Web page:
By: Emily (@JaysGirlEmily)
Canadian Baseball Network
Game 1: Thursday, July 6
JAYS WIN!! 7-4
Winning Pitcher: Francisco Liriano
Save: Roberto Osuna
The Blue Jays loaded the bases with a pair of walks and a single, but two strikeouts stranded them. Marwin Gonzalez hit a leadoff home run in the 2nd to put the Astros up 1-0. Alex Bregman singled and stole a base, but was stranded when Russell Martin made an impressive play on a swinging bunt to end the inning. Martin then threw out Jose Altuve stealing for the second out of the 3rd. Josh Donaldson hit into an inning-ending double play in the bottom half. Donaldson immediately redeemed himself by robbing Gonzalez of extra bases and firing a perfect throw across to first from his knees for the out.
Steve Pearce plated the first Blue Jays run with a single after Kendrys Morales reached on an error, and advanced on a wild pitch and a ground out. Kevin Pillar hit a ground-rule double that confused the Houston outfielders, but he and Pearce were stranded. After a Bregman double which Pearce fumbled, George Springer hit a looping single that Pillar dove for but missed, and a shallow fly ball from Altuve scored Bregman. The Jays took the lead in the bottom of the 5th with back-to-back singles to Bautista and Martin. Both of them moved up on a passed ball, and Donaldson singled to score both. Donaldson, in turn, scored on a Morales double off the wall in right field.
Troy Tulowitzki then plated Morales when he singled to snap an 0-for-22 streak with men in scoring position. Pearce walked, and Pillar reached on a fielding error, loading the bases. Ryan Goins doubled to bring in a run, but Pearce was thrown out at home. Lance McCullers Jr. was charged with five earned runs (and one unearned) on nine hits in 4 1/3 innings.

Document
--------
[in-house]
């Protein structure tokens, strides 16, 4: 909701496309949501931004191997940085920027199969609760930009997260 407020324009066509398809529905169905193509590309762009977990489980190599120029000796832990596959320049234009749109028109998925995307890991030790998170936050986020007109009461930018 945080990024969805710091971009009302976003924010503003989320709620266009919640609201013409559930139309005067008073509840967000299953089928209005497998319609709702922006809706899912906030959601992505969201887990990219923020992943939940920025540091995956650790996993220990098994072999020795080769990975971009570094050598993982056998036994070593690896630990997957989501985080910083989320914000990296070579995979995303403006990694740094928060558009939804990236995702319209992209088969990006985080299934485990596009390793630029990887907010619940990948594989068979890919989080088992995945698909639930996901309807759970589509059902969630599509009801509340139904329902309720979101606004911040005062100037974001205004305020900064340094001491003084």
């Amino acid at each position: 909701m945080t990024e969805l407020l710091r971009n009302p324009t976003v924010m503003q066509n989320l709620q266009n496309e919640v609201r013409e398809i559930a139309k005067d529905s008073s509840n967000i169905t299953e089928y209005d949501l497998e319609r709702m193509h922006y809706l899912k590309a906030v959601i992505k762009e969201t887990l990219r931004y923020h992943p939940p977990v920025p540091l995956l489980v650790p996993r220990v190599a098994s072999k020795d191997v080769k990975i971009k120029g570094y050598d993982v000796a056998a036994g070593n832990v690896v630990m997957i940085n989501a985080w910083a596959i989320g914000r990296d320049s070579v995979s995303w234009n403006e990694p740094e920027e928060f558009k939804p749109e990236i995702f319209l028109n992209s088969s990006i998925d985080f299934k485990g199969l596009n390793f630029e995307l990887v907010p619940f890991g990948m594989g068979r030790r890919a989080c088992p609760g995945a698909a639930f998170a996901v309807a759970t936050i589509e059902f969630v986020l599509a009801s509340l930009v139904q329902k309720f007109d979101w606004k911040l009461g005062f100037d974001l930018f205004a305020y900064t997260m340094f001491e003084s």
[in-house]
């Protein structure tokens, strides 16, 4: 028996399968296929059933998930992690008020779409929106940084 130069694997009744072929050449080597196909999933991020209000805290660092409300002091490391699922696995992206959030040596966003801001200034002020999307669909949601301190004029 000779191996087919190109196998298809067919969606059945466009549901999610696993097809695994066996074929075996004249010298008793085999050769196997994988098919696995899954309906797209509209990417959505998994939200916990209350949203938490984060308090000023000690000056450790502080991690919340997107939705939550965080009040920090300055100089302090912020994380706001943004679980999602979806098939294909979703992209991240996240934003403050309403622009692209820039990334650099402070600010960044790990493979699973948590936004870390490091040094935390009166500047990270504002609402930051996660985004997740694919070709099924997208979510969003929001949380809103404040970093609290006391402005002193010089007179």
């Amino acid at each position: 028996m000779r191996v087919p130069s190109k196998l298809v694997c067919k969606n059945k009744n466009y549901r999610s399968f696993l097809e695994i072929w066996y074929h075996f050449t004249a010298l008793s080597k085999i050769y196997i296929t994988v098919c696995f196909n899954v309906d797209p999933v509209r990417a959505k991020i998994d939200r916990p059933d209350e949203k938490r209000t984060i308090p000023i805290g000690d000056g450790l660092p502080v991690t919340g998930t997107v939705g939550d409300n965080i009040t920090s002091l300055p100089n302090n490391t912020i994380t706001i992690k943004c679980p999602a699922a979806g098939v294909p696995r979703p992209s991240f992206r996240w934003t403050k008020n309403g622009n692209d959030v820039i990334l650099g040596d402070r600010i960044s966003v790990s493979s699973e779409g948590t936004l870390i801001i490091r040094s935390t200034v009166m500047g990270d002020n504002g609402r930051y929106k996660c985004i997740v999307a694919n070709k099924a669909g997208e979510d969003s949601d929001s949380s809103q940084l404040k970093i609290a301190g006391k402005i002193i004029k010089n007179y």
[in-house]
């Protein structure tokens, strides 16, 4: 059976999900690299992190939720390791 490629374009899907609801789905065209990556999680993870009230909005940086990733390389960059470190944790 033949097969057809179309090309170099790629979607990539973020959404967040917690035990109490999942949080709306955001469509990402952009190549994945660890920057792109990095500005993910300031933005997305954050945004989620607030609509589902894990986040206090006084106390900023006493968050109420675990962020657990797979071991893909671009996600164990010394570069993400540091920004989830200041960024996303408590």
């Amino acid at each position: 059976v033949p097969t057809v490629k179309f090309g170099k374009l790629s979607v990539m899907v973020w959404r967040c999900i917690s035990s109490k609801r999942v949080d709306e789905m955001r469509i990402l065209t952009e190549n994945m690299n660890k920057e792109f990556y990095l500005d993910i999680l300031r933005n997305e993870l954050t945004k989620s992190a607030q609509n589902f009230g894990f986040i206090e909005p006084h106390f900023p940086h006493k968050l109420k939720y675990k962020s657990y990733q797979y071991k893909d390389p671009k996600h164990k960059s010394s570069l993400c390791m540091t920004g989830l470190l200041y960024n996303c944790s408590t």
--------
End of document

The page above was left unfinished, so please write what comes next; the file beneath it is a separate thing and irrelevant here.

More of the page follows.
In the 6th, Gonzalez was ejected from the game after arguing a strikeout with the home plate umpire. Tulowitzki then bobbled a ball, allowing Brian McCann to reach, but the next hitter grounded into a double play. Martin led off the bottom half with a home run. Liriano left the game to a standing ovation after a Bregman leadoff double in the 7th. Ryan Tepera inherited the runner and allowed him to score on a two-out single. Tepera also allowed a leadoff home run to Carlos Beltran in the 8th, but Dominic Leone stranded a pair and Roberto Osuna only needed nine pitches for the save. All nine Blue Jays starters had a hit in the game; they finished with thirteen total.
Game 2: Friday, July 7
Jays lose, 2-12
Losing Pitcher: Aaron Sanchez
After Aaron Sanchez allowed a two-run home run to Carlos Correa in the 1st, and a three-run homer to George Springer in the 2nd, he walked two. Then Ryan Goins was charged with an error on a ground ball which Troy Tulowitzki fielded and threw to the bag – but Goins wasn’t on the base, expecting Tulowitzki to take the ball there himself and turn the DP. Another run scored on a ground out, and another on a chopping ball that bounced off the turf and away from Goins. Evan Gattis doubled to drive in another run and Sanchez’s night was over. He’d allowed eight runs – five earned – on seven hits and four walks.
Steve Pearce was thrown out trying to advance to second after singling on a fly ball into shallow right field. Mike Bolsinger allowed a run on three singles in the 3rd, then another in the 5th on a double and a sac fly. The Jays got on the board with a Tulowitzki home run, making it 10-1. In the 7th, Bolsinger allowed two solo homers – one to Gattis, and one to Springer. He was replaced with Jeff Beliveau to start the 8th, and Beliveau was the only Toronto pitcher not to allow a run. Ezequiel Carrera also hit a pinch-hit homer in the 9th for the other Blue Jays run. Toronto had six hits and took two walks.
Game 3: Saturday, July 8
JAYS WIN!!!!! 7-2
Winning Pitcher: Marcus Stroman
The Jays turned double plays in each of the first 3 innings – a strike-em-out, throw-em-out in the 1st, a ground ball double play in the 2nd, and one which began on a line out to third in the 3rd. Prior to Donaldson leaping into the air to start off the DP, Houston had scored the first run of the game on a walk and a George Springer double.
Another double play led to Stroman erasing a single in the 5th. Toronto took the lead in the bottom of that inning when Jose Bautista was hit with a pitch with one out, Russell Martin singled and Josh Donaldson hit a three-run homer. Stroman struck out the side in the 6th, then finished the game at 109 pitches after the 7th. Martin singled again that inning, and Donaldson walked before Justin Smoak hit a double to center field, cashing in Martin. Two batters later, Troy Tulowitzki hit another 3-run bomb to double Toronto’s lead.